Conor already did a much better job than I would have, discussing Dave Kearns’s point in Putting ID all together about “in-the-net” services for storing identity data vs. coordinating local storage of same.
So I find myself with nothing much to add on that point, other than to note that the earliest demonstrations of real-live Liberty Alliance ID-WSF usage, like Radio@AOL, have allowed for personal devices that work as identity services that securely help you customize your online experience. John Kemp has been showing how this works on Nokia phones for the last couple of years (which has always been a big hit at the XML Summer School!).
What I was trying to get at originally was that if a human wants to get assistance in correlating identity information from different sources, she will have to expose information about herself to the “thing” assisting her — whether it’s a local device that has network access, or a service she logs into through some browser or other, or whatever. Otherwise she’s stuck mentally — or “Post-It Notely” — correlating everything herself. The nature of federation is that you have to inform one keeper-of-info that there’s another keeper-of-info in the picture. You can protect yourself from having to give your master list of usernames to all of them by having them exchange fake names (pseudonyms) for you.
I recall Conor and Dick Hardt getting down to cases at IIW2006b on the differences between Dick’s approach vs. Liberty’s, surrounding how many keepers-of-info should be in the picture. Dick was assuming that the user, having chosen an identity provider (in that discussion, an OpenID Provider or OP), would happily entrust everything about themselves to that one OP and wants all relying parties to upload any interesting facts about the user back to the OP; his requirements flowed from this to make the upward provisioning happen. On the other hand, Liberty has a requirement to get attributes from varying master sources depending on where it makes most sense to be the supplier; this has attendant requirements about security, privacy, policy, etc. because there’s a whole transfer infrastructure you need to support this. (I’ll be reviewing some of the details of this at the Liberty 2.0 workshop on January 22.)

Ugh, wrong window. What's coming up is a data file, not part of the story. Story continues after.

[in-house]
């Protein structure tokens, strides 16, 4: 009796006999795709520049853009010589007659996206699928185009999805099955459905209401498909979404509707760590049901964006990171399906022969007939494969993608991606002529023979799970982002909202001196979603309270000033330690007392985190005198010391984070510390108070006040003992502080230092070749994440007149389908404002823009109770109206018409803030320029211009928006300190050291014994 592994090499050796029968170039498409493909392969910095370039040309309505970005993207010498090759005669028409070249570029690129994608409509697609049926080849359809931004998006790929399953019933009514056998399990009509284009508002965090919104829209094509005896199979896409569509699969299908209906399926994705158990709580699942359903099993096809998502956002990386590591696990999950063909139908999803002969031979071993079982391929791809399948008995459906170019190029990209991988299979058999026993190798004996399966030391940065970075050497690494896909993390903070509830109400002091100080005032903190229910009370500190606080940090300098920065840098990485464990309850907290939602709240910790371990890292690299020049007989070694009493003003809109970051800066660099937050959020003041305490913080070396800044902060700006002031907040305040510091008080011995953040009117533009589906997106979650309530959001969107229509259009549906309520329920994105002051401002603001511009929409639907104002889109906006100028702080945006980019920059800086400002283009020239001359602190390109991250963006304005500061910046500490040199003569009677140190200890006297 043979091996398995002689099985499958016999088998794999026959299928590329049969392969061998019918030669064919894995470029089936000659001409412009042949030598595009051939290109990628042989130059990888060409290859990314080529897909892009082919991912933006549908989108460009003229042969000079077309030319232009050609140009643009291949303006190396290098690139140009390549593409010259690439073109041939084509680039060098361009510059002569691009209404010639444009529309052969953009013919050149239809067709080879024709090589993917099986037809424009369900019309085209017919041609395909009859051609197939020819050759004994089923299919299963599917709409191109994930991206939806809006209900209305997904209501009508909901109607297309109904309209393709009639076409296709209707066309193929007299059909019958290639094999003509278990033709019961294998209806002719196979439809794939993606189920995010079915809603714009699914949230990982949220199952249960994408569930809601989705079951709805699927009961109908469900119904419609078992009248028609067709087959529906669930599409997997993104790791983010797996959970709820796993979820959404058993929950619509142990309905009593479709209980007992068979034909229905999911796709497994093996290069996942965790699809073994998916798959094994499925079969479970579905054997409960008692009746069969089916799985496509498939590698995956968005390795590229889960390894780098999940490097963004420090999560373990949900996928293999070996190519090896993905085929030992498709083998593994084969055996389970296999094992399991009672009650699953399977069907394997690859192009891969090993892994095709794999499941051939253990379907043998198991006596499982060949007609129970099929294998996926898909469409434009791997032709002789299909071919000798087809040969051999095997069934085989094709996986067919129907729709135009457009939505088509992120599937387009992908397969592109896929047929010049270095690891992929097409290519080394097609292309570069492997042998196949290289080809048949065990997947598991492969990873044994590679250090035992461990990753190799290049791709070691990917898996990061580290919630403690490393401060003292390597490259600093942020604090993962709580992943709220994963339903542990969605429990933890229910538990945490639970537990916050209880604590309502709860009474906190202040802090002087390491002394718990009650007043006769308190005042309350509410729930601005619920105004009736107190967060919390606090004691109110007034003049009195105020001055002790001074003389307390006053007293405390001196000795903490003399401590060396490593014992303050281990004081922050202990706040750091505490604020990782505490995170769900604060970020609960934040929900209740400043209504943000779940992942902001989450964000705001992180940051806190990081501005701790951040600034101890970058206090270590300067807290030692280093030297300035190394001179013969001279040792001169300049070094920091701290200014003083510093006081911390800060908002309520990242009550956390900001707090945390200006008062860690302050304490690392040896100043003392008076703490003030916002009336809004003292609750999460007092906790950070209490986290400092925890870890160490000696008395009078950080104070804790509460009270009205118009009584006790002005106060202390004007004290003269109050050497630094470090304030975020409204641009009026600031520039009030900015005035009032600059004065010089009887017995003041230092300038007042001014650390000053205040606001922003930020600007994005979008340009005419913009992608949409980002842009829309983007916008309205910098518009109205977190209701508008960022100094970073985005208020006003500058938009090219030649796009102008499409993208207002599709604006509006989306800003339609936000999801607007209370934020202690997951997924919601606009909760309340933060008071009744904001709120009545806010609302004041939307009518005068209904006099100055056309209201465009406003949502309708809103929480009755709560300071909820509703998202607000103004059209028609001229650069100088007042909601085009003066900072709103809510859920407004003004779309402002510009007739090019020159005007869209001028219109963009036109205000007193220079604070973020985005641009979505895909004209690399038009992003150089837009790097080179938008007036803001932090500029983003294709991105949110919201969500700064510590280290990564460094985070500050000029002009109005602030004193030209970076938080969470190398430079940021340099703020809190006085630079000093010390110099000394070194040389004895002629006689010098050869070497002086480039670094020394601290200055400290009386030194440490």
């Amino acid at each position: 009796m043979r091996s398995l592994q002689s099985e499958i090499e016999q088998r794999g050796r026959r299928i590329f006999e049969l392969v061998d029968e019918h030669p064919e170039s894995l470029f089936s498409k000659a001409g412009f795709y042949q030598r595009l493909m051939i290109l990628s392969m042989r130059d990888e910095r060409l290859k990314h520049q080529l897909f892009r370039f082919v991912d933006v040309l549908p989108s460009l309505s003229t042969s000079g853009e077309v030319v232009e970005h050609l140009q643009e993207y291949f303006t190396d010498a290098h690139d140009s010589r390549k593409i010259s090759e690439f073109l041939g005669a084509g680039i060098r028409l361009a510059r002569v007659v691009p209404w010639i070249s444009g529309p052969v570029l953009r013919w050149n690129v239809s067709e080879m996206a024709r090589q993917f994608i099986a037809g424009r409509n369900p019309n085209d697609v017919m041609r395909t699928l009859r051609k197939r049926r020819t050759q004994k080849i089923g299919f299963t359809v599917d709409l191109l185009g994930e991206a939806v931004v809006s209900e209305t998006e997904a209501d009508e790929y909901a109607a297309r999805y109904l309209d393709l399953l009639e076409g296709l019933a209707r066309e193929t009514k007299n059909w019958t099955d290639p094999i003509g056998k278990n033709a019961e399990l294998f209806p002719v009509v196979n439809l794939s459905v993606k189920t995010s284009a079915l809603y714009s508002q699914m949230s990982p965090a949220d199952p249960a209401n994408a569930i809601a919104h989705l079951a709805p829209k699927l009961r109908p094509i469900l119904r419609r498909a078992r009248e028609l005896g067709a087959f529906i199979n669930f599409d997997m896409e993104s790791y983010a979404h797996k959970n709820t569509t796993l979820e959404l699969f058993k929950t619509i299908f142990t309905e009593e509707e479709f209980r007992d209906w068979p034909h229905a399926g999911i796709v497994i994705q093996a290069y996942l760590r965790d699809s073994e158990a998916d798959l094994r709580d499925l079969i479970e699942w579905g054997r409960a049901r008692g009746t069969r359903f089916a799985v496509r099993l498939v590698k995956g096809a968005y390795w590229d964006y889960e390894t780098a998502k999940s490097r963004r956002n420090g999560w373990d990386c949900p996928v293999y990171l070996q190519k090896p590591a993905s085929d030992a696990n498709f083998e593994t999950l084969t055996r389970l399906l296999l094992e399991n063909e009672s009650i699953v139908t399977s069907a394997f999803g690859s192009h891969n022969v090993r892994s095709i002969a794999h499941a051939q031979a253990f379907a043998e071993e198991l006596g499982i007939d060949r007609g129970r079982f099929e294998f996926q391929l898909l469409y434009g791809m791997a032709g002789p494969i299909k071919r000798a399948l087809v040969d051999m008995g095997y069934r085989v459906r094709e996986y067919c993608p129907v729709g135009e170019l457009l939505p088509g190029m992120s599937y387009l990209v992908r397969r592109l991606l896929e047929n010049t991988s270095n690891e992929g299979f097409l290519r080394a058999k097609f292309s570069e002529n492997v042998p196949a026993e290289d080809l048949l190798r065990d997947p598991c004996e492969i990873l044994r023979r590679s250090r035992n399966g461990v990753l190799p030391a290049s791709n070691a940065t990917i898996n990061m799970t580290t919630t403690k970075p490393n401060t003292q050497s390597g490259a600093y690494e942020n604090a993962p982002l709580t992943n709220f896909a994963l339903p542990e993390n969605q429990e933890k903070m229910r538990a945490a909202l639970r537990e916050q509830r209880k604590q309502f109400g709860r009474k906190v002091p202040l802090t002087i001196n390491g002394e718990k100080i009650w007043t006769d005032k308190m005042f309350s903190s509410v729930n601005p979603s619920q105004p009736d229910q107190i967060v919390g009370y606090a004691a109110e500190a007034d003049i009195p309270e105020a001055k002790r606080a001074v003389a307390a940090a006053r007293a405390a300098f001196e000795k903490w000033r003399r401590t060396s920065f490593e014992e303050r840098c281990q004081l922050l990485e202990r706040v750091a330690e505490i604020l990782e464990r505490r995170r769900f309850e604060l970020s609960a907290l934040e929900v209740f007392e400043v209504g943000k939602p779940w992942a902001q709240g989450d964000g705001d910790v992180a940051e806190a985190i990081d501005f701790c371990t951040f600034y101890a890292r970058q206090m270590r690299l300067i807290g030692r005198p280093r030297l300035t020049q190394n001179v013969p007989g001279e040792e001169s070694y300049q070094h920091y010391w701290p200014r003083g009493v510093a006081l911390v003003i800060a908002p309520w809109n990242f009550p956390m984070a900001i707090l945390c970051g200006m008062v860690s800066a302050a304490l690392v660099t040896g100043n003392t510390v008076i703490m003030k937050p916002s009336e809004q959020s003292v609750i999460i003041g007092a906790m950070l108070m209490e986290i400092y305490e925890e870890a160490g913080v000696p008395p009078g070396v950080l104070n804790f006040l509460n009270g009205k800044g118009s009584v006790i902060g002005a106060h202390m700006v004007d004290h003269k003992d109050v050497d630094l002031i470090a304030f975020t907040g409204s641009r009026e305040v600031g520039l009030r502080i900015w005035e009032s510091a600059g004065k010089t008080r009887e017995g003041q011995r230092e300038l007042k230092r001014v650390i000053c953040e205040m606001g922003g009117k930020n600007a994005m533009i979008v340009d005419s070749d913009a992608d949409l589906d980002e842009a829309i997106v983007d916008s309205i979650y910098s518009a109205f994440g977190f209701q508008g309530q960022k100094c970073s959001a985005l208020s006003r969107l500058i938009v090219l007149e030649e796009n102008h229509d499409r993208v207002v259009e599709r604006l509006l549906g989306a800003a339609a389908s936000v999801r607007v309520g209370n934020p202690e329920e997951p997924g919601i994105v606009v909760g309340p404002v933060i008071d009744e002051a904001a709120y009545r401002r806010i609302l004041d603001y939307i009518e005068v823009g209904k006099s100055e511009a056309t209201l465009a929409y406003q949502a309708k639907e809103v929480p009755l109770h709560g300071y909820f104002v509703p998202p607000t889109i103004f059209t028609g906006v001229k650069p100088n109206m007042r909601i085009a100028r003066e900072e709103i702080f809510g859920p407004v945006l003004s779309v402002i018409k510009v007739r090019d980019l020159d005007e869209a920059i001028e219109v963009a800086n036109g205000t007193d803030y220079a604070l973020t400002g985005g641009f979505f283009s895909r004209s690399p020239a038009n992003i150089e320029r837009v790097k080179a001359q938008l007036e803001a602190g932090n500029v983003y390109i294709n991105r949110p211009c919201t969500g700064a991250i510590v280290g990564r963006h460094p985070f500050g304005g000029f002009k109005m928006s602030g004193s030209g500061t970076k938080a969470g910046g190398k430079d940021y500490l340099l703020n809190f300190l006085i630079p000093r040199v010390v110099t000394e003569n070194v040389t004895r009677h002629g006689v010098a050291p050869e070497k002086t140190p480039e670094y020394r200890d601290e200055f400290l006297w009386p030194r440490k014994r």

If all you’re storing is self-asserted info about you personally, then sure, it’s handy to consolidate all of it in one place over which you have direct control, whether that’s a traditional web app/service, a device you carry on your person, etc. But as soon as you get into information that someone else has the right to own (including mundane things like your employment status, which comes up a lot when you, say, apply for loans), I can’t see their being okay with giving you the “gold copy” to hold. That’s where multi-sourcing really shows its stuff.
(Pat just made a related point about how to manage minimal disclosure of your identity data when relying parties come calling… Don’t miss that.)